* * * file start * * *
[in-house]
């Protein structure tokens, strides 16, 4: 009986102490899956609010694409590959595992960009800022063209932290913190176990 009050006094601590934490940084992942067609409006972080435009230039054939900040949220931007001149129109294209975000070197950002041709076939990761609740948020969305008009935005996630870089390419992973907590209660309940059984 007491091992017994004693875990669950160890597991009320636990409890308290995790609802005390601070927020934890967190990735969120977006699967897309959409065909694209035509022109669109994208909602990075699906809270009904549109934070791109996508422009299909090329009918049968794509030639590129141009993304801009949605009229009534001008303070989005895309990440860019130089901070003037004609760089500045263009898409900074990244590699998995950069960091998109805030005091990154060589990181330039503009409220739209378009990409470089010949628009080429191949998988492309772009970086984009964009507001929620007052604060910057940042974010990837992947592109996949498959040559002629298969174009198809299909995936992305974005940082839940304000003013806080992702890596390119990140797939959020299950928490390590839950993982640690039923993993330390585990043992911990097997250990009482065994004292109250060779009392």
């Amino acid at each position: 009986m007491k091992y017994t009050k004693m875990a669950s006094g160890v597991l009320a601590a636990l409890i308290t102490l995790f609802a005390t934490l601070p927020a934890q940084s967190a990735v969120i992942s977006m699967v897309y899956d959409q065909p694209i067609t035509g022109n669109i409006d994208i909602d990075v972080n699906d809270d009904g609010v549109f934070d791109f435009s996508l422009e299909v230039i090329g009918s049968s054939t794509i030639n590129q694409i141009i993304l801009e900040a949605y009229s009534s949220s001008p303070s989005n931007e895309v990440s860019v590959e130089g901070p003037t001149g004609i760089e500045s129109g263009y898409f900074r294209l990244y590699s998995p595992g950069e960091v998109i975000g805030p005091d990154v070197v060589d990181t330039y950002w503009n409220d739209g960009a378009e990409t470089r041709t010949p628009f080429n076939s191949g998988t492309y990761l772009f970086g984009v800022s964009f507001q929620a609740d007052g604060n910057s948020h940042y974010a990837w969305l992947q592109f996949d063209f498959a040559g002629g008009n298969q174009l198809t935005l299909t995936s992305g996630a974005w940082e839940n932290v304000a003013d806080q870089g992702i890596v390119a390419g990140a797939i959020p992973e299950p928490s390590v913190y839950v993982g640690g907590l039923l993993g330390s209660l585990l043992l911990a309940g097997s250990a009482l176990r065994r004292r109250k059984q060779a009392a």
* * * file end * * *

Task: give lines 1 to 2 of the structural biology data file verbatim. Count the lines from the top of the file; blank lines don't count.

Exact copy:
[in-house]
């Protein structure tokens, strides 16, 4: 009986102490899956609010694409590959595992960009800022063209932290913190176990 009050006094601590934490940084992942067609409006972080435009230039054939900040949220931007001149129109294209975000070197950002041709076939990761609740948020969305008009935005996630870089390419992973907590209660309940059984 007491091992017994004693875990669950160890597991009320636990409890308290995790609802005390601070927020934890967190990735969120977006699967897309959409065909694209035509022109669109994208909602990075699906809270009904549109934070791109996508422009299909090329009918049968794509030639590129141009993304801009949605009229009534001008303070989005895309990440860019130089901070003037004609760089500045263009898409900074990244590699998995950069960091998109805030005091990154060589990181330039503009409220739209378009990409470089010949628009080429191949998988492309772009970086984009964009507001929620007052604060910057940042974010990837992947592109996949498959040559002629298969174009198809299909995936992305974005940082839940304000003013806080992702890596390119990140797939959020299950928490390590839950993982640690039923993993330390585990043992911990097997250990009482065994004292109250060779009392």